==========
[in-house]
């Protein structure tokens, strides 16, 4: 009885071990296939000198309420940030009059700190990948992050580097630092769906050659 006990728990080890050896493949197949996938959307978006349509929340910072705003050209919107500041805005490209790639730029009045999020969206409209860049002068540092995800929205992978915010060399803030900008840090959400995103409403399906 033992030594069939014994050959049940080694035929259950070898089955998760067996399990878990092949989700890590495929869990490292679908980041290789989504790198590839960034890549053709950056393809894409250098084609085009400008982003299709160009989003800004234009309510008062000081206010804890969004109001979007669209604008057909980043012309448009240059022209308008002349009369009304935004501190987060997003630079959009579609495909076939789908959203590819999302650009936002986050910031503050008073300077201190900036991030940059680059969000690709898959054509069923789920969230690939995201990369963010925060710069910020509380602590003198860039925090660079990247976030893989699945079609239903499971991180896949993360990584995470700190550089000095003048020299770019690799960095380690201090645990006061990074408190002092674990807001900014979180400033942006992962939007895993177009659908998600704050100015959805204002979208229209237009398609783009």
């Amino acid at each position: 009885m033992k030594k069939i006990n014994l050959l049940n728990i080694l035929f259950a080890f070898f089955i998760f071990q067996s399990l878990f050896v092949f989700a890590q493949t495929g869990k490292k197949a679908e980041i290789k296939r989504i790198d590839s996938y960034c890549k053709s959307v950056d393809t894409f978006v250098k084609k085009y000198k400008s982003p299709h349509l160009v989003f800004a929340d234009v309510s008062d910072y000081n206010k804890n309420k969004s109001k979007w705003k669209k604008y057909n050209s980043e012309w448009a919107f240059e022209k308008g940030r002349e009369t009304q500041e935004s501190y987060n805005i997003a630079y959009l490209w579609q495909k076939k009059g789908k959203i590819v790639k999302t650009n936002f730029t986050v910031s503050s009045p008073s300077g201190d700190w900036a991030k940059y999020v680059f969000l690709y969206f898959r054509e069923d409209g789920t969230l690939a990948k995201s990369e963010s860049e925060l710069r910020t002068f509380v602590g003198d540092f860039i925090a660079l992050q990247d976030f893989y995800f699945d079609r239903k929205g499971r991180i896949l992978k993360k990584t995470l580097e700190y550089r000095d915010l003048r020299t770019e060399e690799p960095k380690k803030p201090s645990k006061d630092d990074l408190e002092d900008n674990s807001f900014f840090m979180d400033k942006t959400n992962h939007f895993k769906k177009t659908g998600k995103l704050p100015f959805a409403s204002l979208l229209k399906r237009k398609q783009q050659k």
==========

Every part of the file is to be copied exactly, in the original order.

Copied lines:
[in-house]
């Protein structure tokens, strides 16, 4: 009885071990296939000198309420940030009059700190990948992050580097630092769906050659 006990728990080890050896493949197949996938959307978006349509929340910072705003050209919107500041805005490209790639730029009045999020969206409209860049002068540092995800929205992978915010060399803030900008840090959400995103409403399906 033992030594069939014994050959049940080694035929259950070898089955998760067996399990878990092949989700890590495929869990490292679908980041290789989504790198590839960034890549053709950056393809894409250098084609085009400008982003299709160009989003800004234009309510008062000081206010804890969004109001979007669209604008057909980043012309448009240059022209308008002349009369009304935004501190987060997003630079959009579609495909076939789908959203590819999302650009936002986050910031503050008073300077201190900036991030940059680059969000690709898959054509069923789920969230690939995201990369963010925060710069910020509380602590003198860039925090660079990247976030893989699945079609239903499971991180896949993360990584995470700190550089000095003048020299770019690799960095380690201090645990006061990074408190002092674990807001900014979180400033942006992962939007895993177009659908998600704050100015959805204002979208229209237009398609783009």
């Amino acid at each position: 009885m033992k030594k069939i006990n014994l050959l049940n728990i080694l035929f259950a080890f070898f089955i998760f071990q067996s399990l878990f050896v092949f989700a890590q493949t495929g869990k490292k197949a679908e980041i290789k296939r989504i790198d590839s996938y960034c890549k053709s959307v950056d393809t894409f978006v250098k084609k085009y000198k400008s982003p299709h349509l160009v989003f800004a929340d234009v309510s008062d910072y000081n206010k804890n309420k969004s109001k979007w705003k669209k604008y057909n050209s980043e012309w448009a919107f240059e022209k308008g940030r002349e009369t009304q500041e935004s501190y987060n805005i997003a630079y959009l490209w579609q495909k076939k009059g789908k959203i590819v790639k999302t650009n936002f730029t986050v910031s503050s009045p008073s300077g201190d700190w900036a991030k940059y999020v680059f969000l690709y969206f898959r054509e069923d409209g789920t969230l690939a990948k995201s990369e963010s860049e925060l710069r910020t002068f509380v602590g003198d540092f860039i925090a660079l992050q990247d976030f893989y995800f699945d079609r239903k929205g499971r991180i896949l992978k993360k990584t995470l580097e700190y550089r000095d915010l003048r020299t770019e060399e690799p960095k380690k803030p201090s645990k006061d630092d990074l408190e002092d900008n674990s807001f900014f840090m979180d400033k942006t959400n992962h939007f895993k769906k177009t659908g998600k995103l704050p100015f959805a409403s204002l979208l229209k399906r237009k398609q783009q050659k």